Best of the Web
March 30, 2006
The Museums and the Web conference announced the winners of its Best of the Web competition Friday in Albuquerque, New Mexico. All the winners are listed below, but the one that has me really thinking is the winner in the Best Small Site category, the Waterford County Image Archive by the Waterford County Museum in Dungarvan, Ireland.
As one of the judges noted:
I was very taken by the fact that this site was developed with no budget at all, just volunteers and donated expertise and support. Nevertheless it provides an excellent archival resource and a timely reminder that we don't all have the human and financial resources of the big organisations, yet it is still possible to produce useful, good quality resources.
Amen to that. Here at SAAM we've done 'em big, and we've done 'em small, and I'm not sure that from the public's point of view bigger (more effort, broader scope, more features, more cutting edge) is necessarily better. Or at least I'm gradually coming to believe that the road to the best in museum Web sites doesn't have to be a progression of increasingly ambitious initiatives. Rather, it can be about leading the visitor through a series of smaller offerings that provide access to manageable nuggets of primary materials, interpretation, opinion, and fun. Taken separately, these sites are relatively straightforward to construct and consume, but when they are unified by common themes and parallel structures and navigation, and are accessible through a clear and easy to use search, they become greater than the sum of their parts, which is what the Web is all about, eh?
The other thing that interests me about the Waterford County site, and also the Science Buzz site that won Best Innovative and Best Overall site, is that they are both made by--or made whole by--their communities. Waterford County is not only about its community but was made by volunteers from that community, and Science Buzz is most notable for its engaging put-a-human-face-on-science point of view and its vigorous use of forums and queries. The Web's about the people, people: a fundamental truth that we re-learn here almost every day, and a huge part of the motivation for putting this blog in motion in the first place.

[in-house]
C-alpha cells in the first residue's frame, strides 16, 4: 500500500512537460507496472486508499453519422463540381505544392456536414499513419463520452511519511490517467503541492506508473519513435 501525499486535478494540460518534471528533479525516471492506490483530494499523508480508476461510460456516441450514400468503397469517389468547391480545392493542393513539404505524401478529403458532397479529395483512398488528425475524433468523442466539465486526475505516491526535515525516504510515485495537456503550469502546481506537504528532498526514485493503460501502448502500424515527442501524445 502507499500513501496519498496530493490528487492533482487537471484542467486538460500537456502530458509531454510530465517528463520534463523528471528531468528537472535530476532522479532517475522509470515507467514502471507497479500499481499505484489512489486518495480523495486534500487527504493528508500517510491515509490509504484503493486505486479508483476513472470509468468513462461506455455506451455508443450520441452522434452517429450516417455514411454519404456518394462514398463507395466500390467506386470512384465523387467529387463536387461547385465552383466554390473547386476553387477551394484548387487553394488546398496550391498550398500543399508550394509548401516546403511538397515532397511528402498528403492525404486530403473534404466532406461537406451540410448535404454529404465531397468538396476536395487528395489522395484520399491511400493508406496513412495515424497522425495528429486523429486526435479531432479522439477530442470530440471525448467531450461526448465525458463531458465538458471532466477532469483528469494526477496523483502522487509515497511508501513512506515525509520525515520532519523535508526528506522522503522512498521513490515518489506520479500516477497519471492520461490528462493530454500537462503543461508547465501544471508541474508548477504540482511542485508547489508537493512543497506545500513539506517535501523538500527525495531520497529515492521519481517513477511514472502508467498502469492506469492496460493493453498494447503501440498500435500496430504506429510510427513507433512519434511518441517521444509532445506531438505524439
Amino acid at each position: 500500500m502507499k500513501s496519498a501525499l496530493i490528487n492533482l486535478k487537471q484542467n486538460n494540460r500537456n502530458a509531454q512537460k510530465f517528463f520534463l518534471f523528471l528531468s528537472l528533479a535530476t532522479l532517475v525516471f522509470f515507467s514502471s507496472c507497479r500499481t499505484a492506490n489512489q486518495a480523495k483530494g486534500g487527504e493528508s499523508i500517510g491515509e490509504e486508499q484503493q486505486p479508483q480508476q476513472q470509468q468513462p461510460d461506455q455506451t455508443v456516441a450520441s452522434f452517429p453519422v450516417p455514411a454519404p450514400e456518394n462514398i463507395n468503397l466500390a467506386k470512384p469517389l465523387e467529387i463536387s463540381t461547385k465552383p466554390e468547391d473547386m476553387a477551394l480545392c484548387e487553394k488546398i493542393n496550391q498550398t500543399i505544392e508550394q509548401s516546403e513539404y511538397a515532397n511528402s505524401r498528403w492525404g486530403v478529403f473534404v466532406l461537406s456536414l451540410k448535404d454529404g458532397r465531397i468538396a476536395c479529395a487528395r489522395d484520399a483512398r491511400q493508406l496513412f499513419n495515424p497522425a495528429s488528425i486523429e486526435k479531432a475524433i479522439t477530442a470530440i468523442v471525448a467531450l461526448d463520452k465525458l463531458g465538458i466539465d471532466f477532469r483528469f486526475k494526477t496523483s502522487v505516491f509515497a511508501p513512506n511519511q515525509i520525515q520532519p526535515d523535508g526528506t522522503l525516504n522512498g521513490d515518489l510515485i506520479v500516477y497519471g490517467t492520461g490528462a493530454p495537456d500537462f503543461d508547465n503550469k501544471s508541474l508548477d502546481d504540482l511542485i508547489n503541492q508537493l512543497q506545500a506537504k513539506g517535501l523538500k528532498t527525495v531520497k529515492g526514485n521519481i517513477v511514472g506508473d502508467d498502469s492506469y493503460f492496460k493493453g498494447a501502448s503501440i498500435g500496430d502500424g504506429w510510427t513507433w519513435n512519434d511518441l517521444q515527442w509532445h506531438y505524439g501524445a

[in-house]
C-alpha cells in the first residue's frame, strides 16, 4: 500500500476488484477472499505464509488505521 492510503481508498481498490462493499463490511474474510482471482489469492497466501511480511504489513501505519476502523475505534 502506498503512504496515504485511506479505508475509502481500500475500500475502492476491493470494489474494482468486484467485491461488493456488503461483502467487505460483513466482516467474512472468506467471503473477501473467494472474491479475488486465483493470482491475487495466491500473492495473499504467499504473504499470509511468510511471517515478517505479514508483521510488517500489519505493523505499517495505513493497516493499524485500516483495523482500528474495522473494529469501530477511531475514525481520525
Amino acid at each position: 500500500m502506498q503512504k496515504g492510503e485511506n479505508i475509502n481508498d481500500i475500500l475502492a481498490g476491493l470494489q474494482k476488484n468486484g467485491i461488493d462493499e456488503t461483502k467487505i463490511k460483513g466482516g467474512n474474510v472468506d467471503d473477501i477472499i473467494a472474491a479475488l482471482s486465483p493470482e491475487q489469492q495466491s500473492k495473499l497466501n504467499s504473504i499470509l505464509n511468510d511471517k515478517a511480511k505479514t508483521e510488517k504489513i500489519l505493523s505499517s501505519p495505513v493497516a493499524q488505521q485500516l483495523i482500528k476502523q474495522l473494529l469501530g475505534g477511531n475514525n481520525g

So, from makers big and small to you, the people, here are the 2006 Museums and the Web Best of the Web winners:
- Best On-line Exhibition
Curating the City - Wilshire Boulevard: Los Angeles Conservancy
Honorable Mention Monticello Explorer: Thomas Jefferson Foundation
- Best E-Services or E-Commerce Site
Minnesota Historical Society Online Store
- Best Educational Use
Life of a Rock Star: Library and Archives Canada
Honorable Mention Palaeography: Reading old handwriting, 1500-1800: National Archives, UK
- Best Innovative or Experimental Application
Science Buzz: Science Museum of Minnesota.
- Best Museum Professional's Site
International Council of African Museums
- Best Research Site
NYPL Digital Gallery
- Best Small Site
Waterford County Image Archive
- Best Overall Museum Web Site Science Buzz
The Waterford County Image Achieve is very well known among those of us Irish descendant photographers who are also deeply involved in genealogical research. It is a beautifully designed and wonderfully functional site.